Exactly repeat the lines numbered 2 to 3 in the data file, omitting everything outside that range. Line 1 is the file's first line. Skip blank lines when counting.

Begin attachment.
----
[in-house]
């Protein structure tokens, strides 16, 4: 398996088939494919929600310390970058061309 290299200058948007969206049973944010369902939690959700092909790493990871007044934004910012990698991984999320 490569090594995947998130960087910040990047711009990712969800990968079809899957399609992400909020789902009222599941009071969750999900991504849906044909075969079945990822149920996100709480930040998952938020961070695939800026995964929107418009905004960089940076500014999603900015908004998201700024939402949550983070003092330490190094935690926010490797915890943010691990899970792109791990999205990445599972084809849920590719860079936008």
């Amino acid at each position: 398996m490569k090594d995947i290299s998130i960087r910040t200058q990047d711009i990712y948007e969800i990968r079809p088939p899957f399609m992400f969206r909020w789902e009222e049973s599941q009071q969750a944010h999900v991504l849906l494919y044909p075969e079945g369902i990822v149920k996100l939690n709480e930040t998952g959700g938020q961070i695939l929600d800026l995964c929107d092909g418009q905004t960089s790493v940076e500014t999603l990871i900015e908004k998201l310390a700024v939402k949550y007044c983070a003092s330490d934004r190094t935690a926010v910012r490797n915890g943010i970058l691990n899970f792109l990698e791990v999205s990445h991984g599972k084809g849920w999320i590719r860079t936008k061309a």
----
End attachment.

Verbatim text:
């Protein structure tokens, strides 16, 4: 398996088939494919929600310390970058061309 290299200058948007969206049973944010369902939690959700092909790493990871007044934004910012990698991984999320 490569090594995947998130960087910040990047711009990712969800990968079809899957399609992400909020789902009222599941009071969750999900991504849906044909075969079945990822149920996100709480930040998952938020961070695939800026995964929107418009905004960089940076500014999603900015908004998201700024939402949550983070003092330490190094935690926010490797915890943010691990899970792109791990999205990445599972084809849920590719860079936008």
């Amino acid at each position: 398996m490569k090594d995947i290299s998130i960087r910040t200058q990047d711009i990712y948007e969800i990968r079809p088939p899957f399609m992400f969206r909020w789902e009222e049973s599941q009071q969750a944010h999900v991504l849906l494919y044909p075969e079945g369902i990822v149920k996100l939690n709480e930040t998952g959700g938020q961070i695939l929600d800026l995964c929107d092909g418009q905004t960089s790493v940076e500014t999603l990871i900015e908004k998201l310390a700024v939402k949550y007044c983070a003092s330490d934004r190094t935690a926010v910012r490797n915890g943010i970058l691990n899970f792109l990698e791990v999205s990445h991984g599972k084809g849920w999320i590719r860079t936008k061309a």